There are three keys areas organisations should know about concerning the EU GDPR legislation. GDPR focuses on the core areas of data governance, data management, and data transparency.
In this blog, we will discuss how the EU GDPR's three key domains will aim to protect individuals and enforce tougher measures on organisations that handle personal data.
Data governance is how data controllers exercise their control and compliance over their data assets. This area is important to ensure you are maintaining compliance while navigating GDPR.
- Breach Notification: Any data breaches an organisation may encounter must be communicated within 72 hours and to any affected data subjects and the ‘controllers’ of the data without undue delay if the breach may result in a high risk to rights and freedoms.
- Privacy by Design: With this provision, businesses must begin to consider the nature of data privacy at the onset of starting a project as well as throughout the data processing lifecycle. A company will need to design for privacy during any data control or processing phase.
- Vendor Management: Vendors and third parties will face the regulatory scrutiny of GDPR as well. Any processor or controller of data must keep details records of any processing activities done with data.
Data management is how data controllers and processors will handle the processing activities. It’s important that the data is managed to GDPR compliance in the following areas.
- Data Erasure (the right to be forgotten): Individuals can now request the deletion of personal data even if the data is public. In addition, individuals may also request that personal data not be processed in particular circumstances which can be found here.
- Data Processing: Organisations must maintain internal records of all data processing activities under GDPR. The information recorded will need to include the name and details of your organisation, purposes of the data processing, description of categories of individuals and personal data, recipients of personal data, the details of data transfers, and data retention schedules. Organisations may want to consider automated cryptographic protection controls for transparent automatic email and attachment encryption.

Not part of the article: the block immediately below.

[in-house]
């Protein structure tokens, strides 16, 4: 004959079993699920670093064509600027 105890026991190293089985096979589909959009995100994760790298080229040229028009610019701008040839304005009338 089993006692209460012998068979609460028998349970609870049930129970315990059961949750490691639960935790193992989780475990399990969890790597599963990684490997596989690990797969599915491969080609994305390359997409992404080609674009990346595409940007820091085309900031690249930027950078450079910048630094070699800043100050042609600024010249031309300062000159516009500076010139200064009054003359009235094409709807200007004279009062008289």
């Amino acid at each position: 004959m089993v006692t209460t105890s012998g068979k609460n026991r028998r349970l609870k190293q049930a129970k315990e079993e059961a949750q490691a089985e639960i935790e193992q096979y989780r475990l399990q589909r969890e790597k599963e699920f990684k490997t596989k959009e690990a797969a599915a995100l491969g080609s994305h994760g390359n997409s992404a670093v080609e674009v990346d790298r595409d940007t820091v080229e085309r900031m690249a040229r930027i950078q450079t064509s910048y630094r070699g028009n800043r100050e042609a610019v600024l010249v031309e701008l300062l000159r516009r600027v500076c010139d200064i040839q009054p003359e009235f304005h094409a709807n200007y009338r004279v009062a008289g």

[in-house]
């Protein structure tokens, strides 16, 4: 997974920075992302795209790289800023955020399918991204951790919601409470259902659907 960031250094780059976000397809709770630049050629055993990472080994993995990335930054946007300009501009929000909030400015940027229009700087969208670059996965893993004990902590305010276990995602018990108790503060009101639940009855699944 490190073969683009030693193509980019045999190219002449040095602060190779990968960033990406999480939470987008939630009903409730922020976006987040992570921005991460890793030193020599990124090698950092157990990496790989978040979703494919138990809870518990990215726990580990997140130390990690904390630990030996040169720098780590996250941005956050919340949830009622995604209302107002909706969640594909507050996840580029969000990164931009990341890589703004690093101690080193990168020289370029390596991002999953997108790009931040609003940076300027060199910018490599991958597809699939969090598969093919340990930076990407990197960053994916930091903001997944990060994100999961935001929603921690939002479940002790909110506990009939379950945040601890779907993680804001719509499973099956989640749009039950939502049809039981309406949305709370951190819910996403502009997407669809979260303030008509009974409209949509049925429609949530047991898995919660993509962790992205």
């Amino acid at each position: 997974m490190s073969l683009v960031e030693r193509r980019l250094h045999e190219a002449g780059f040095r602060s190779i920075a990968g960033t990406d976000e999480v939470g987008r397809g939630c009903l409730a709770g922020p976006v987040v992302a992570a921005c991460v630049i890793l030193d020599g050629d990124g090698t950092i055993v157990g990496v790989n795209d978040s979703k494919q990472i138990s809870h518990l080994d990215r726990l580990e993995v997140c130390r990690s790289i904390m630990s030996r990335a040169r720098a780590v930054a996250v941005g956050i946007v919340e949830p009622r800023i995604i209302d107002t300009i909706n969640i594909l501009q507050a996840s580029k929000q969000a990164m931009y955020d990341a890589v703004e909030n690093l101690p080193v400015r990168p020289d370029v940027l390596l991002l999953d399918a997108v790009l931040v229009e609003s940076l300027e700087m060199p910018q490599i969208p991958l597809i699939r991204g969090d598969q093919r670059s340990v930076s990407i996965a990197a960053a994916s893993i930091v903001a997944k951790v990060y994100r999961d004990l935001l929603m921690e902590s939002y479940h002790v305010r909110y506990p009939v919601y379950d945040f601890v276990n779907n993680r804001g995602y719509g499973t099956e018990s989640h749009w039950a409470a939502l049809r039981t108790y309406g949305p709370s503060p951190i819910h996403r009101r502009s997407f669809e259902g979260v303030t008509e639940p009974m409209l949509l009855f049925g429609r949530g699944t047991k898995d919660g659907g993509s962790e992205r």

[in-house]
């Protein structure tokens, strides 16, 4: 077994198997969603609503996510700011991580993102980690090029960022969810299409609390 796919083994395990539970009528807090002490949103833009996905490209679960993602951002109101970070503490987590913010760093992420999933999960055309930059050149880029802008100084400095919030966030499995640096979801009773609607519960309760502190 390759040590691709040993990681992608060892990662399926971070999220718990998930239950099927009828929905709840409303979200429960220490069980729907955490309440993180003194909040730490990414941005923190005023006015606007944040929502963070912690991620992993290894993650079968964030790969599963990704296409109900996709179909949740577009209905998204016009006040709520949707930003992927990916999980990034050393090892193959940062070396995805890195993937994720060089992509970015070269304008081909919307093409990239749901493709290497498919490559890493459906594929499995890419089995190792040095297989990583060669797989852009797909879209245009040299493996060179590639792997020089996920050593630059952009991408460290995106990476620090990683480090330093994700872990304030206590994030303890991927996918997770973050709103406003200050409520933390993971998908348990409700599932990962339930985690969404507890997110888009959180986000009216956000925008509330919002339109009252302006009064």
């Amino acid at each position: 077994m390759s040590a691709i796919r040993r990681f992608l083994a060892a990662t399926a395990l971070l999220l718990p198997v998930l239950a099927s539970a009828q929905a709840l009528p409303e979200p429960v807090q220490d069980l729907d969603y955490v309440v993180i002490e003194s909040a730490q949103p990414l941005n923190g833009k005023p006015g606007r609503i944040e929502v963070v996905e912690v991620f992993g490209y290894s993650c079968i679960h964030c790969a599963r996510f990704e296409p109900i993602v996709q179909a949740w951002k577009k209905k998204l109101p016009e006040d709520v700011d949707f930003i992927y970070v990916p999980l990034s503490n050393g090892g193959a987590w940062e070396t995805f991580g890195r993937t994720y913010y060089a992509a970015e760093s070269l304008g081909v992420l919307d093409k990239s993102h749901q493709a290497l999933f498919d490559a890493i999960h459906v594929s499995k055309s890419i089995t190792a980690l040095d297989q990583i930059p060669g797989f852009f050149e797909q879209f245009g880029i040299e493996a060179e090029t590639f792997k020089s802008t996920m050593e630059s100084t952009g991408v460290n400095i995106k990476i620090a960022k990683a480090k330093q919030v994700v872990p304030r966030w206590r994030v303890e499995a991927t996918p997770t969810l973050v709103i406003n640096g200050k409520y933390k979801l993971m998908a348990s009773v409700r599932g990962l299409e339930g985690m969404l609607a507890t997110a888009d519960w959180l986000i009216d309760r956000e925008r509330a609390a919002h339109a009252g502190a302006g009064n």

- Data Transfers: Under GDPR, businesses will be prohibited from transferring data from outside the EU to a third country that does not have adequate data protection laws. The European Commission approves countries with “satisfactory” data protection laws and maintains a list of “approved countries” here.
- Data Protection Officer (DPO): Any data controller processing more than 5000 data subject records in a 12-month period are required to have a Data Protection Officer. A DPO will monitor your GPDR compliance and conduct data protection assessments as well as train staff on overall policies. A DPO can support one company or a group of companies or a group of public authorities under GPDR. Your DPO must have the necessary skill sets to advise the organisation and employees to comply with GPDR and other data protection laws. It’s worth noting, an organisation does not need to hire new personnel to fill the DPO, they simply need to have a qualified and authorised individual assigned to the role as DPO.
Data subjects will have additional rights under GDPR. Data controllers will need to be mindful of the following areas under GDPR.
- Consent: Organisations that are processing personal data must be able to demonstrate that the person with whom the data relates to has given their consent to use that data. Individuals also have the right to withdraw their consent at any time, and the company must make it easy for an individual to withdraw their consent.
- Data Portability: Under GDPR, data subjects in the EU can obtain a copy of the data from the service provider and request to take their data. Under GDPR, data subjects will be able to move, copy or transfer data easily from one service provider to another without hindrance to usability.
- Privacy Policies: Companies must provide disclosures about data processing to data subjects, and the rights of customers must be easily interpretable and easily accessible.
It is critical for organisations to prepare for the implementation of the EU GDPR with a thorough and planned procedure. GDPR impacts the technology, people, and processes required to address the readiness of data privacy. You will need to start planning for your customized approach to GDPR compliance as early as possible, ensuring consistency throughout your organisation.